In the previous two parts of this review series I gave attention to the key issues that led to Beckwith deciding to return to the Roman Catholic Church, namely sola scriptura (here) and justification by faith alone (here). In this final post I will reflect on whether its is meaningful, given his rejection of key Evangelical teachings for Beckwith to designate himself an 'Evangelical Catholic'. Of course, in a sense, the writer is free to call himself what he wishes. My only concern is whether his self-designation is meaningful.
Evangelical and Catholic?
It is in the last chapter of the book that Beckwith addresses the issue of his identity as an 'Evangelical Catholic'. Quite rightly he points out that 'Evangelical' has its origins in the biblical word, Evangel meaning 'Gospel' or 'Good News' (p. 128). But does Beckwith as a Roman Catholic still hold to the biblical Gospel? Now, there is a huge amount of common ground between Evangelical Protestants and the Roman Catholic Church. Both groups hold to the doctrine of the Trinity as set out in the historic creeds, we agree that Jesus is a divine person with a human nature in accordance with the definition of Chalcedon, we confess together that Jesus was born of a virgin, died for our sins, and rose again from the dead and so on. But there are important differences between Evangelical Protestants and their Roman Catholic counterparts.
The crucial difference is over the issue of whether we are saved through grace alone, by faith alone, in Christ alone to the glory of God alone. For all that Roman Catholics may say about the good works of the saints being grace-enabled, any talk of human "merit" tends to undermine the gracious character of salvation. According to the Catechism of the Roman Catholic Church, "no one can merit the initial grace of forgiveness and justification...". However, the Catechism goes on to say that, "Moved by the Holy Spirit and by charity, we can then merit for ourselves and for others the graces needed for our sanctification, for the increase of grace and charity, and for the attainment of eternal life (see here)." Note, "we can merit for ourselves and for others...the attainment of eternal life". Should the faithful fail to merit the attainment of eternal life, then after death they will have to spend time in purgatory, where they will purified from remaining sin before entering heaven. Time in purgatory can be shortened through the meritorious works of others such as prayers for the dead, penance, and the Eucharistic sacrifice (see here).
The Roman Catholic doctrine of "merit" suggests Christ's obedience and blood are not sufficient to save his people from sin. While salvation is initiated by grace, the full reward of everlasting life is dependent on the meritorious good works of the believer. Any such idea is contradicted by countless Scriptures, Ephesians 2:8-10, 2 Timothy 1:8-10, Hebrews 9:13-15. The Gospel is good news because God justifies the ungodly freely by his grace, Romans 1:16-17, 3:24-26, 4:5. Good works are the believer's grace-enabled response to the transforming power of grace. They do not help to "merit" everlasting life. We are saved by grace alone in Christ alone. Christians will certainly be judged by Christ according to their works (2 Corinthians 5:10). The Lord will hold his people to account for their actions. But the believer will stand before God clothed in the righteousness of Christ (Romans 8:31-34). It is because they are justified by faith in Christ alone that they will be welcomed into the eternal inheritance of the saints.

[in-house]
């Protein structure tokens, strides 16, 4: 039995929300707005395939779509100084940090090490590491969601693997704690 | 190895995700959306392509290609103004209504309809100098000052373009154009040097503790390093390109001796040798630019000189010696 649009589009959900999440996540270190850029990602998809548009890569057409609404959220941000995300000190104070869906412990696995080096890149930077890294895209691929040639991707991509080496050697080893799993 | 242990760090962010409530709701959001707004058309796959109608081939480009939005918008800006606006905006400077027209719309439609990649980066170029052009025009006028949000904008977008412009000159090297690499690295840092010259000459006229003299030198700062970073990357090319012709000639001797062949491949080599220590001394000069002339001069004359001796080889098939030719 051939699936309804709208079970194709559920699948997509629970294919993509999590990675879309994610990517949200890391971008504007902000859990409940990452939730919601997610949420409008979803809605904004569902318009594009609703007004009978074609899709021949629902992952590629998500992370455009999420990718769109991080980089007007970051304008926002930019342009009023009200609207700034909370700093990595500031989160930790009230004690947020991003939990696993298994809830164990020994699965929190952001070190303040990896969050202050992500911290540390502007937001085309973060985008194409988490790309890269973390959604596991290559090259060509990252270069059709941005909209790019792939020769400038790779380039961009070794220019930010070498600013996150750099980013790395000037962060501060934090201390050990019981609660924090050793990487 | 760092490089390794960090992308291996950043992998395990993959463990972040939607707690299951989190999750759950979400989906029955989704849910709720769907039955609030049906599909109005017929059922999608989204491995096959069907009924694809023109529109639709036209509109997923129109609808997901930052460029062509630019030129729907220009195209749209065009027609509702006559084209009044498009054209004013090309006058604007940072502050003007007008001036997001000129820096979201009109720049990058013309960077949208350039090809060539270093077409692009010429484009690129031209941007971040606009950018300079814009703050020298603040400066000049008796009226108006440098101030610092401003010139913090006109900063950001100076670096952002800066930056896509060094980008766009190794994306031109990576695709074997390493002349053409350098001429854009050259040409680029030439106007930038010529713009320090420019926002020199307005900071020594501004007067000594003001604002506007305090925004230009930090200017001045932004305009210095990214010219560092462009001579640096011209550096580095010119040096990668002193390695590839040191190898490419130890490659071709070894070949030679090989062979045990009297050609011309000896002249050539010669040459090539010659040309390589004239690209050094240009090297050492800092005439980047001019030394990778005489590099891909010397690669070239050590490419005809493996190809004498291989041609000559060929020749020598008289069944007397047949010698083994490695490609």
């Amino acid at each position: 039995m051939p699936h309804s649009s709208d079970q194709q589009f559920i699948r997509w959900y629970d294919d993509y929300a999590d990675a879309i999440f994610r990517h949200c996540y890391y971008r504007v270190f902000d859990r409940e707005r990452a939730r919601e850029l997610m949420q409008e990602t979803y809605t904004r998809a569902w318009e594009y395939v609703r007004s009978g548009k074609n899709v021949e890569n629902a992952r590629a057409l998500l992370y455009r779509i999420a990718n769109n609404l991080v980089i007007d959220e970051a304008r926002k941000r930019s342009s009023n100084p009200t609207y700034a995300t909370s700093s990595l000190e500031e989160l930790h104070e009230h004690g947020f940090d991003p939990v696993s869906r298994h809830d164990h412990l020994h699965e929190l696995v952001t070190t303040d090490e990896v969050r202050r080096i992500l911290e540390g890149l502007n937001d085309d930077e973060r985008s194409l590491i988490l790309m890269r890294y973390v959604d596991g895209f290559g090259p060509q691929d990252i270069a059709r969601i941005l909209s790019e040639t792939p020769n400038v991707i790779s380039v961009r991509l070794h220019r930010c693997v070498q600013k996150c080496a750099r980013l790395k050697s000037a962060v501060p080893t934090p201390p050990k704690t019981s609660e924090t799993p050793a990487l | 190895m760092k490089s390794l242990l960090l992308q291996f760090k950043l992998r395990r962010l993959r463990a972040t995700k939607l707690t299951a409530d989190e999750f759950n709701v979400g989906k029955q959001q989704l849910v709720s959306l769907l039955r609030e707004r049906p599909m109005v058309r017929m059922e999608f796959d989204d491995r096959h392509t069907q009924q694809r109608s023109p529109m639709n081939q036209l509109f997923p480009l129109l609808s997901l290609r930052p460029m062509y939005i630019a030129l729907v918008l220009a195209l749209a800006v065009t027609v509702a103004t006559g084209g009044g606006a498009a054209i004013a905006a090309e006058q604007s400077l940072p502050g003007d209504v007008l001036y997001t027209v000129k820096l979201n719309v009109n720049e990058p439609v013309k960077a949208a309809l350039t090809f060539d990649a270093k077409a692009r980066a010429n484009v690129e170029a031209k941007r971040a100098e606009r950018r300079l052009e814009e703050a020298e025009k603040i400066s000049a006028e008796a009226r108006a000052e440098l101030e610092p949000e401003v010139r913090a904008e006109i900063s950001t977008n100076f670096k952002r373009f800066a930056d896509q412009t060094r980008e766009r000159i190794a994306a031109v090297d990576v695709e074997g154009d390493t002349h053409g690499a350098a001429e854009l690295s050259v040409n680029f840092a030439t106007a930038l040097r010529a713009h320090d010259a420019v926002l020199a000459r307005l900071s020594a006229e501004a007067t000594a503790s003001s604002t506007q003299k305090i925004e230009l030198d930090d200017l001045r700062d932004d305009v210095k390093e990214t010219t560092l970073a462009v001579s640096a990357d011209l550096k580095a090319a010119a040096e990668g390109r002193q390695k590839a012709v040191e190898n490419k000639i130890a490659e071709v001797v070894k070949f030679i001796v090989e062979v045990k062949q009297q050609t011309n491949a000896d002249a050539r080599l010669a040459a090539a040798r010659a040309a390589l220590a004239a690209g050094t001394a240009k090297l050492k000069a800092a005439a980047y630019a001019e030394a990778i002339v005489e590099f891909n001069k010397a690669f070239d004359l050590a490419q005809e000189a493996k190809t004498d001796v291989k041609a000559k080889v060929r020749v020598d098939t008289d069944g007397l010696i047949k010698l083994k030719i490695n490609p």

I submit that because official Roman Catholic teaching undermines the Gospel of salvation revealed in Holy Scripture that it is not meaningful for Beckwith and other Roman Catholics to label themselves "Evangelical Catholics". In the words of Paul, the gospel of Roman Catholicism is a "different gospel" (Galatians 1:6-7). Indeed the Council of Trent explicitly anathematises justification by faith alone, a doctrine that lies at the heart of Evangelical theology (see here). In terms of church history the designation "Evangelical Catholic" is hard to swallow. Evangelicalism as a movement has its roots in the Protestant Reformation. In church-historical terms, Beckwith may as well call himself a "Protestant Catholic".
Beckwith left the Roman Catholic Church in his teenage years and became an Evangelical Christian because Rome could not satisfy his spiritual longings at that time. Despite his being elevated to the position of President of the Evangelical Theological Society, he returned to Rome for basically the same reason. It is pretty sad that Evangelicalism apparently failed to offer sufficient theological vision and spiritual depth to feed his soul. I submit that the wider Evangelical world needs to return to the deep riches of the historic Reformed faith. Perhaps there are some encouraging signs of this happening in the States (see Colin Hansen's Young, Restless, Reformed here and also have a look at Hansen's piece on Evangelical and Catholics in Christianity Today here). I am grateful to Francis Beckwith for entering into a friendly dialogue with me (here, here and here) as he picked up on my reviews.